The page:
Most doors are hung on cast-iron butt hinges. These are made in a range of sizes; the best average size for doors is 400mm. For heavy doors, it is advisable to use three hinges. This also helps to prevent warping and spreads the load. Where three hinges are fitted on standard doors, slightly smaller hinges can be used.
Pressed-steel butts are less strong than cast-iron ones and are more likely to give trouble through rusting.
The top and bottom hinges should be fitted to line up visually with the edges of the rails.
Prop the door into the frame, again on wedges, to hold it steady. Make a mark on both the door and the frame 150mm from the top and 230mm from the bottom. These will then line up with standard top and bottom rails. If an intermediate hinge is being used, mark a position halfway between these points.
Remove the door, take a hinge and draw round one leaf with a marking knife, in turn on the stile and on the door frame. Position the hinges inside the marked pencil lines. Set the position so that the hinge knuckle just clears the door and the frame.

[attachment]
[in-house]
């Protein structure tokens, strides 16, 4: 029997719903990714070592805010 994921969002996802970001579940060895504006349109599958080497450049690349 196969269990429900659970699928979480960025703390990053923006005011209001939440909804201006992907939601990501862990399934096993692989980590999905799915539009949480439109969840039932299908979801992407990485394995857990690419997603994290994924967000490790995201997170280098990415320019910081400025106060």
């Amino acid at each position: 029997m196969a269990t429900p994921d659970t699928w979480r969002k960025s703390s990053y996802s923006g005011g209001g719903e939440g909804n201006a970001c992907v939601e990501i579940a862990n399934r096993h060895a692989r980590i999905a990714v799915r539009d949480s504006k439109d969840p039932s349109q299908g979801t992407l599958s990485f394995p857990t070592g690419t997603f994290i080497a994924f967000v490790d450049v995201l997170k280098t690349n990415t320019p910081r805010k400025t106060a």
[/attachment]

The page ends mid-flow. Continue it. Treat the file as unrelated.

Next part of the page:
Next, set a marking gauge to the thickness of the hinge flap and mark the front surface of the door and the frame for depth.
Hinges are always hung on the door first, so first cut the slot for this recess. To fit a hinge, chisel along the marked lines on the door. Make a series of cuts across the grain, to the depth of the gauge line, then pare, with the grain, to remove the waste. Turn the chisel bevel-side downwards to chop diagonally, which makes it easier to remove waste wood.
The leaves of cast-iron butts are normally made to taper slightly. When the outer surfaces of the leaves are held parallel, there is a clearance space between them.
The bottom of the recess should slope slightly to correspond with any taper of the leaf of the hinge, so that this fits flush with the surface of the wood.
The door should be placed in the opening so that the loose part of the hinge is on the inner surface of the frame. Position a wedge beneath the door and a piece of packing, just under 3mm, above the top rail. This brings the door up to its correct position.
10. November 2011 by admin
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